With less than a month to go until November’s general election, exhortations to vote are ubiquitous. Previously the domain of political parties, candidates and non-profits, get-out-the-vote messaging has now been embraced by brands and businesses of all kinds, from social networks to athletic wear. While companies may have their own motives for such messaging, we nevertheless applaud their sentiment. Unfortunately, the efficacy of such messaging is likely to be minimal.
There is, however, a single, straightforward action companies can take to drive an increase in voting: provide time off for employees to vote. In 2016, just 58% of eligible US voters cast a ballot. A follow-up survey by the US Census revealed that nearly 15% of respondents who said they had not voted in the election selected “too busy, conflicting schedule” as their main reason for not voting, second only to “did not like candidates or campaign issues” out of the twelve possible reasons provided. This is a problem businesses are uniquely positioned to solve.
Fortunately, many corporations are responding to the challenge. Business-led initiatives such as Time to Vote and Day for Democracy have garnered commitments to give employees time off to vote from hundreds of companies as varied as Google, Abbott Laboratories, and Unilever. Some, like Salesforce, have made election day a company-wide holiday. Others who have not signed on to these efforts, such as Verizon and Apple, have nevertheless committed to providing their employees with 4 hours of paid time off to vote on election day. Still others have been giving employees the day off to vote for years, including Ford and General Motors, whose union contracts have included the provision since 1999. The movement’s moment among corporations is so great that Time to Vote has doubled its number of signatories in barely more than a month.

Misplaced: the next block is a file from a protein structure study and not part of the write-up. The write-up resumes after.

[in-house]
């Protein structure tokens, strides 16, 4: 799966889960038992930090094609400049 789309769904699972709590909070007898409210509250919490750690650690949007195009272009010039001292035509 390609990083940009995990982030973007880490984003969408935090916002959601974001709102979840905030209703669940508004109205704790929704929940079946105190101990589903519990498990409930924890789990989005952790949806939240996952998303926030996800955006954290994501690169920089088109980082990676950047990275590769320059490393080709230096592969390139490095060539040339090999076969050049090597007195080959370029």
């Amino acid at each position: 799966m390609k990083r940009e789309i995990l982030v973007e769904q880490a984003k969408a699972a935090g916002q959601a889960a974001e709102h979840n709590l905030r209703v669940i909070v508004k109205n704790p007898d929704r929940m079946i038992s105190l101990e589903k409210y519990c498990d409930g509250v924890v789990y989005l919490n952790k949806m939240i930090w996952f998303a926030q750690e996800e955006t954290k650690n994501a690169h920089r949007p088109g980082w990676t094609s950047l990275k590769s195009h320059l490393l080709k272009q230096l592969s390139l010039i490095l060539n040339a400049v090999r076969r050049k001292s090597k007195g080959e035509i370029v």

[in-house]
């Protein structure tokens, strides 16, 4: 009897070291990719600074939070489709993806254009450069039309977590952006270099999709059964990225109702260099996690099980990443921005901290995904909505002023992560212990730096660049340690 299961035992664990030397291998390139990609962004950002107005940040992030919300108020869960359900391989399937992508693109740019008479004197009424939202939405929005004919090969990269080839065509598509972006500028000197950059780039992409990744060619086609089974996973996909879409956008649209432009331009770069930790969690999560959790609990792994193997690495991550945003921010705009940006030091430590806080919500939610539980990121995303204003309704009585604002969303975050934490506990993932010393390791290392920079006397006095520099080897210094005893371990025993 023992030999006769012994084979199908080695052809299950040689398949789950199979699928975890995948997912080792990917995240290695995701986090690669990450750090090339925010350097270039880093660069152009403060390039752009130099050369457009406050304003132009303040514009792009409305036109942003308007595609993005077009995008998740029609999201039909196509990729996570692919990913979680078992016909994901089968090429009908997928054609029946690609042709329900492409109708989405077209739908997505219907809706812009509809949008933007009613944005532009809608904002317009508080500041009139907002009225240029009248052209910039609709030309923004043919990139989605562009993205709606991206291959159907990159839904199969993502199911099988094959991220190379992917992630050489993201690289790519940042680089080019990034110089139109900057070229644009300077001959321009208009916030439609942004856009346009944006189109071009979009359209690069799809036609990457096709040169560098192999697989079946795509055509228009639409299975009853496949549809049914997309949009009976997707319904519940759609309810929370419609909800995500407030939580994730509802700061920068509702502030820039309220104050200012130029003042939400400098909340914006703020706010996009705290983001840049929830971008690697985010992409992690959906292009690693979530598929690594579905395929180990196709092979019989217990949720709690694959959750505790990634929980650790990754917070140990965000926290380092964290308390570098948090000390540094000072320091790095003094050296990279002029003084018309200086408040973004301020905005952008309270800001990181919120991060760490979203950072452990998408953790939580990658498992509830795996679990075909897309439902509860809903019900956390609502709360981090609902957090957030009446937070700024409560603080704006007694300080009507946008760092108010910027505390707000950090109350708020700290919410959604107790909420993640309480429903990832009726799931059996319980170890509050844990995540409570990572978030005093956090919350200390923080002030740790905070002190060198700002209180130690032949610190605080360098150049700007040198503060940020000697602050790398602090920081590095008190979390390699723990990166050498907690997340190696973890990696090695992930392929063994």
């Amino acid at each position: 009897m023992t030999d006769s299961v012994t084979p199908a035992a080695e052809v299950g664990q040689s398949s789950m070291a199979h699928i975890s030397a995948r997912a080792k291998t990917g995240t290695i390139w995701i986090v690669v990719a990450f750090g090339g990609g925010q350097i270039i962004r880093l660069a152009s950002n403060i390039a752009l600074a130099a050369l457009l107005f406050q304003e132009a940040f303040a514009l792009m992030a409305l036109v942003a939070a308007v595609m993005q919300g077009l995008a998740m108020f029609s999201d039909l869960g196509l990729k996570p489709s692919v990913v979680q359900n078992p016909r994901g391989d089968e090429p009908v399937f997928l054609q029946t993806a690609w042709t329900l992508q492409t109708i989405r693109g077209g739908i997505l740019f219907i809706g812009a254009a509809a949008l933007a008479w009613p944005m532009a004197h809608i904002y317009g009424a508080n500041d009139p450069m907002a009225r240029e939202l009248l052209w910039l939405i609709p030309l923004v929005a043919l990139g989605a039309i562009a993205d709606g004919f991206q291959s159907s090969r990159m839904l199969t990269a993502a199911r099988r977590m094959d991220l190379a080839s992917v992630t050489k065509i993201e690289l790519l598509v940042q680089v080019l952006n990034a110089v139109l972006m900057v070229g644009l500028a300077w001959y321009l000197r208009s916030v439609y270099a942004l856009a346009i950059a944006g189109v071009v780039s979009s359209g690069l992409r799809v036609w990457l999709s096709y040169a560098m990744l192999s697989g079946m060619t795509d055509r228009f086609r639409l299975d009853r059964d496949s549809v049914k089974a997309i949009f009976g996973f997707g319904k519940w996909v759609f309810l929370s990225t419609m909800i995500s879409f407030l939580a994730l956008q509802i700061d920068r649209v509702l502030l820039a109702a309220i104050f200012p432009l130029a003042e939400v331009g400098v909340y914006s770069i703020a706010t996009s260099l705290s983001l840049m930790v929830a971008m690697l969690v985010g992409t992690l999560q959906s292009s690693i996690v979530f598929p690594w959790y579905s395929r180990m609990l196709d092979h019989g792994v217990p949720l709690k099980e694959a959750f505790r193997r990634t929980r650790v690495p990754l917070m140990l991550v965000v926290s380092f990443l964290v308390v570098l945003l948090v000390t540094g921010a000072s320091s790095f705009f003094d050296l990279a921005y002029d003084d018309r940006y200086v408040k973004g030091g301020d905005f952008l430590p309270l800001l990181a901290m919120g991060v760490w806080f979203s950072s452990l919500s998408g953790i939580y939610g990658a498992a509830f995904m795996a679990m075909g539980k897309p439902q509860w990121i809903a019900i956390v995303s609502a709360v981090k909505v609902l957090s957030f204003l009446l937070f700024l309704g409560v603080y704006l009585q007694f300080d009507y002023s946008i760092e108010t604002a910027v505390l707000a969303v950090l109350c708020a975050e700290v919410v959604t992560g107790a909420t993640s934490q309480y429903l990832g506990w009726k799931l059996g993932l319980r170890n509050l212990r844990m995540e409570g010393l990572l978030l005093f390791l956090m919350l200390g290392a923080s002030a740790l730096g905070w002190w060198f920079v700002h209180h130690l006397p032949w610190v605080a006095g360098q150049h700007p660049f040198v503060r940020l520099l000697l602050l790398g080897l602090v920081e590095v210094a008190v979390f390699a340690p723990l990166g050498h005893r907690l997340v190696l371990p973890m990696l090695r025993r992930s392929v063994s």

At Prentiss Smith & Company, we have made our own commitment: all employees will have the option to take any additional paid time off necessary to vote on November 3. Additionally, we are offering up to a full day of optional paid time off for those who wish to serve as poll workers or to volunteer for get-out-the-vote efforts. With polls open from 7 AM to 7 PM in Brattleboro and 7 AM to 8 PM in Philadelphia, this could make for a long day, but we hope it will be an impactful and fulfilling one for staff who choose this option.
As with the response to the killing of George Floyd in support of the Black Lives Matter movement, we are encouraged to see so many companies go beyond simply co-opting the messaging of the movement, to taking a clear and concrete step to support our democracy. Going forward, we will do what we can to urge companies to make these commitments permanent, at least until government once again takes on greater responsibility for making voting accessible to all citizens.